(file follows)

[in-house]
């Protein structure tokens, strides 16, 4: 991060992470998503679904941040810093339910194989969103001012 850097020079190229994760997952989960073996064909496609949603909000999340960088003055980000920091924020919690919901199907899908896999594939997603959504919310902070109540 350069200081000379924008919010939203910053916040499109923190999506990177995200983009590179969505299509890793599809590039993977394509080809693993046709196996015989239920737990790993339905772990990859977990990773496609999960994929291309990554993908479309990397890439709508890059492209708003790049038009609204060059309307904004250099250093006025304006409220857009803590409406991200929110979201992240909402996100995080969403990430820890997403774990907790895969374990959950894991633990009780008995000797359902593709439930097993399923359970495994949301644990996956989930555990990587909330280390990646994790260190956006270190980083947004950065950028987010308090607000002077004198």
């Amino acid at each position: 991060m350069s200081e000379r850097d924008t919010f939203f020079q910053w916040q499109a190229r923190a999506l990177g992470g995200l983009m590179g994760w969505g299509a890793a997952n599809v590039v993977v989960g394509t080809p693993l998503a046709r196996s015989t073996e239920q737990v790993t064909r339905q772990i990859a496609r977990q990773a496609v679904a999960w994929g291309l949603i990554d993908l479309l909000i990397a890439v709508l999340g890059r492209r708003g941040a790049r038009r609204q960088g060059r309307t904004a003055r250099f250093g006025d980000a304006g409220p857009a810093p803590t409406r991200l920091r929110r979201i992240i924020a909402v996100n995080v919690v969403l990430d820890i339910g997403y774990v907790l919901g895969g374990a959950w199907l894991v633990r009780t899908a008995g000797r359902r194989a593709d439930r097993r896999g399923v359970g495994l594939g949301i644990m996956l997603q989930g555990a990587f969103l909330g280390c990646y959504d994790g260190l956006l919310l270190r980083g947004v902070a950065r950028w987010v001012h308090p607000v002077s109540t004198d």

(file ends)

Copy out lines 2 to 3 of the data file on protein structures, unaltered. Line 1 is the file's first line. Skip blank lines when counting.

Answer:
């Protein structure tokens, strides 16, 4: 991060992470998503679904941040810093339910194989969103001012 850097020079190229994760997952989960073996064909496609949603909000999340960088003055980000920091924020919690919901199907899908896999594939997603959504919310902070109540 350069200081000379924008919010939203910053916040499109923190999506990177995200983009590179969505299509890793599809590039993977394509080809693993046709196996015989239920737990790993339905772990990859977990990773496609999960994929291309990554993908479309990397890439709508890059492209708003790049038009609204060059309307904004250099250093006025304006409220857009803590409406991200929110979201992240909402996100995080969403990430820890997403774990907790895969374990959950894991633990009780008995000797359902593709439930097993399923359970495994949301644990996956989930555990990587909330280390990646994790260190956006270190980083947004950065950028987010308090607000002077004198």
């Amino acid at each position: 991060m350069s200081e000379r850097d924008t919010f939203f020079q910053w916040q499109a190229r923190a999506l990177g992470g995200l983009m590179g994760w969505g299509a890793a997952n599809v590039v993977v989960g394509t080809p693993l998503a046709r196996s015989t073996e239920q737990v790993t064909r339905q772990i990859a496609r977990q990773a496609v679904a999960w994929g291309l949603i990554d993908l479309l909000i990397a890439v709508l999340g890059r492209r708003g941040a790049r038009r609204q960088g060059r309307t904004a003055r250099f250093g006025d980000a304006g409220p857009a810093p803590t409406r991200l920091r929110r979201i992240i924020a909402v996100n995080v919690v969403l990430d820890i339910g997403y774990v907790l919901g895969g374990a959950w199907l894991v633990r009780t899908a008995g000797r359902r194989a593709d439930r097993r896999g399923v359970g495994l594939g949301i644990m996956l997603q989930g555990a990587f969103l909330g280390c990646y959504d994790g260190l956006l919310l270190r980083g947004v902070a950065r950028w987010v001012h308090p607000v002077s109540t004198d």